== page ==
Once data flows from the Datadog agent, a team can quickly inspect the data within Cribl Stream via the “Live Data” tab. This assures teams that the agents are configured correctly to send information to Cribl Stream but also provides the ability to “Capture” this data as sample data for later transformation configurations.
Once a sample file has been created from the captured Datadog metric and log data, a team can validate and update any metadata/tags the Datadog platform requires. In this example, the agent was hastily configured to collect all the Apache logs on the system, and unfortunately, the service tag was not configured. Not having the proper application name defined within the service tag will break all the integrations with data already collected for the GoatWeb application.
Adding a quick function within the Cribl Stream pipeline, the Datadog service tag can be quickly updated to reflect the correct application name. Below is an example of the
Eval function to make that change. The function is configured to change the service tag to “GoatWeb” only if the log source is Apache and the message comes from the host
Validating this change with the sample data already captured in Cribl Stream, the person making this update will be able to see that any future Apache log messages coming from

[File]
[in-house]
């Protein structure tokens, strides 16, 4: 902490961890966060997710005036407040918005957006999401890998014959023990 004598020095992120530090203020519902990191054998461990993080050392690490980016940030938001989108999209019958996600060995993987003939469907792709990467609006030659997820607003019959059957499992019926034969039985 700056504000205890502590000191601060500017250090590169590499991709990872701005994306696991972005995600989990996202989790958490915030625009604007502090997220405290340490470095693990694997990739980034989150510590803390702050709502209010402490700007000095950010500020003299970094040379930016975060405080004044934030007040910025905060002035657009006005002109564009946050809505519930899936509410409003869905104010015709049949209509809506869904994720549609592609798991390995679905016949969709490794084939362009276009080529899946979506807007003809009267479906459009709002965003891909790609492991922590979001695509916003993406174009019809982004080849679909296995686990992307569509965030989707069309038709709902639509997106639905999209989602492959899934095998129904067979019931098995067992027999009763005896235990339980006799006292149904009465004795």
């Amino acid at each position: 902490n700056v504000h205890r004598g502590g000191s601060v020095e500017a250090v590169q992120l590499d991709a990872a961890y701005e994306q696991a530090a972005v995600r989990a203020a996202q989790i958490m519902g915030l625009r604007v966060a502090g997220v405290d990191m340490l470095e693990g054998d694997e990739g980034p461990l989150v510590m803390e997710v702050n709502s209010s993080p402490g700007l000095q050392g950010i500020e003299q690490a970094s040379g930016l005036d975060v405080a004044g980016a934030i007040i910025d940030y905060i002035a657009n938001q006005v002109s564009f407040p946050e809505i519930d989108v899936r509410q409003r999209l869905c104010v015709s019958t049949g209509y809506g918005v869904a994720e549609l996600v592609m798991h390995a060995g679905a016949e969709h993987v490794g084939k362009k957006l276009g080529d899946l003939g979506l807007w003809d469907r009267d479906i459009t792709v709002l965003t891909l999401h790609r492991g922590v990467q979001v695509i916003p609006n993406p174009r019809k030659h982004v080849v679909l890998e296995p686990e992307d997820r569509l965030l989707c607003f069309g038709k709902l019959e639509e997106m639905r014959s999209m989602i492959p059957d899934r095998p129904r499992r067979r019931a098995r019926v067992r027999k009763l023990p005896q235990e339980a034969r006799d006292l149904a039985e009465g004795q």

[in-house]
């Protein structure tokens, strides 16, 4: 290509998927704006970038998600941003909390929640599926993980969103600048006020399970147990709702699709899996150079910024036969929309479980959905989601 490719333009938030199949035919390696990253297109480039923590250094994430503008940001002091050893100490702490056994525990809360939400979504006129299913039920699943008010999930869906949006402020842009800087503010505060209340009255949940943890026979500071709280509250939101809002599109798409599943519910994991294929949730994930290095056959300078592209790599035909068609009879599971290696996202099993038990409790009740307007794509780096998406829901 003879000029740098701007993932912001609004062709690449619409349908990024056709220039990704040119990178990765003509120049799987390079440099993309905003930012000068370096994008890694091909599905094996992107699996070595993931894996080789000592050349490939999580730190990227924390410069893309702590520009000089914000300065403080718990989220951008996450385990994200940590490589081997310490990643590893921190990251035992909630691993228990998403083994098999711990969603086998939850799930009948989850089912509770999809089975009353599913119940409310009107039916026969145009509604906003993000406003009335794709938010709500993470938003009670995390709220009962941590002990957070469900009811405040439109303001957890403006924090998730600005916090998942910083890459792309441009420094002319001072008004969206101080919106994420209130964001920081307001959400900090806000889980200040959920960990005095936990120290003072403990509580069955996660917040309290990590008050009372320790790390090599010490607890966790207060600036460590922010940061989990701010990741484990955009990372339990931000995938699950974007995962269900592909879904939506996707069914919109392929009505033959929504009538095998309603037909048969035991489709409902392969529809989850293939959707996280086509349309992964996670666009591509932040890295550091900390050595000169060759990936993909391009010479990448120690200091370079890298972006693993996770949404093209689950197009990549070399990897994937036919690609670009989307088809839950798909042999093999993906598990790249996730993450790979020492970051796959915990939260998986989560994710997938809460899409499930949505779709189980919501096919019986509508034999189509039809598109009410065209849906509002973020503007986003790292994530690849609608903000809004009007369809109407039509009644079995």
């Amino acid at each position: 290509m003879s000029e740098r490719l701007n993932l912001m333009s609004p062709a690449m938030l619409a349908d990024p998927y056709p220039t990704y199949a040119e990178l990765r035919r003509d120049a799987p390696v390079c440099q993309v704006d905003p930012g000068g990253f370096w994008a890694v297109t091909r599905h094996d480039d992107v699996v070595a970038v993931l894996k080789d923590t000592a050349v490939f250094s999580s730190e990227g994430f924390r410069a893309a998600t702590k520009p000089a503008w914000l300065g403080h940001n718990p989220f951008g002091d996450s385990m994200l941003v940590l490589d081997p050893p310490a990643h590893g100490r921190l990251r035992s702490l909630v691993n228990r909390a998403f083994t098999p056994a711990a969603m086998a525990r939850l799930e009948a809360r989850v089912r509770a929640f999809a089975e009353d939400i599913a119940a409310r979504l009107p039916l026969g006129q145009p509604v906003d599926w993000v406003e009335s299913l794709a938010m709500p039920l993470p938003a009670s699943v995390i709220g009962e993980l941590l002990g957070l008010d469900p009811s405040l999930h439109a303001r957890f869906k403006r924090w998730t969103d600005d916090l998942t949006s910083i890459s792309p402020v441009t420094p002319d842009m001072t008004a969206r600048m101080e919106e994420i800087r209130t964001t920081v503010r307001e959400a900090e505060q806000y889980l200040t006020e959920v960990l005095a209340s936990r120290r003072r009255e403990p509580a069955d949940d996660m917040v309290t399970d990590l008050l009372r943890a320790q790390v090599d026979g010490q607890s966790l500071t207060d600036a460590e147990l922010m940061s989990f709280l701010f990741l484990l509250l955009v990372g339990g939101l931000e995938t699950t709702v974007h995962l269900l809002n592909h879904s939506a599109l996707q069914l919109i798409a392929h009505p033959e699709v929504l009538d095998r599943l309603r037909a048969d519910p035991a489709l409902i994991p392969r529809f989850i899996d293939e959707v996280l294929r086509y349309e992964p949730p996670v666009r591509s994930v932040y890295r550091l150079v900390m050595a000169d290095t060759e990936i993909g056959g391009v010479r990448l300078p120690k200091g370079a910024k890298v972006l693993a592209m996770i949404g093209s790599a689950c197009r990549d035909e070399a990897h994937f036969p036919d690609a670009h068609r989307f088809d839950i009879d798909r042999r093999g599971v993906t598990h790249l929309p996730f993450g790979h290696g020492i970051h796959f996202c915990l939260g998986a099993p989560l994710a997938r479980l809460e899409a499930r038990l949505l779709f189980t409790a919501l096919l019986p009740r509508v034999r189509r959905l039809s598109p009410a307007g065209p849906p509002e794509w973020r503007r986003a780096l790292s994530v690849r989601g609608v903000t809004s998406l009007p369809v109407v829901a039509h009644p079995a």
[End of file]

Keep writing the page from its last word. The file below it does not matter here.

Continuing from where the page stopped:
hennlaptop will have the GoatWeb application name correctly set in the service tag. At this point, the update to the service tag is only being applied to the sample data. Data following through Cribl still has the service tag with a value of Apache.
The change must be committed and deployed within Cribl Stream to apply the service tag change to any data flowing to Datadog. This functionality allows teams working with observability data to test and validate changes to the data flow and know that the correct data will show up in Datadog.
This eliminates the process of making a configuration change and having to wait for the change to show up in Datadog before verifying whether it has been correctly applied. Having your observability data flow through Cribl before sending it to Datadog also allows teams to deploy a standard configuration of the Datadog agent throughout their environment and update the tag metadata centrally within Cribl. Configuring Cribl as the observability pipeline simplifies change management processes, provides a central repository for configuration, and includes the ability to roll back changes centrally within Cribl.
Cribl Steam is a Data Pipeline that can be deployed within your environment to simplify the collection configuration of observability data. Once in place, the Cribl Stream platform provides better introspection into the observability data collection and configuration in one central data pipeline. With all this in place, teams can focus on the observability data outcomes versus applying valuable time and effort to ensure the data is always in the correct format.
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Cribl, the Data Engine for IT and Security, empowers organizations to transform their data strategy. Customers use Cribl’s suite of products to collect, process, route, and analyze all IT and security data, delivering the flexibility, choice, and control required to adapt to their ever-changing needs.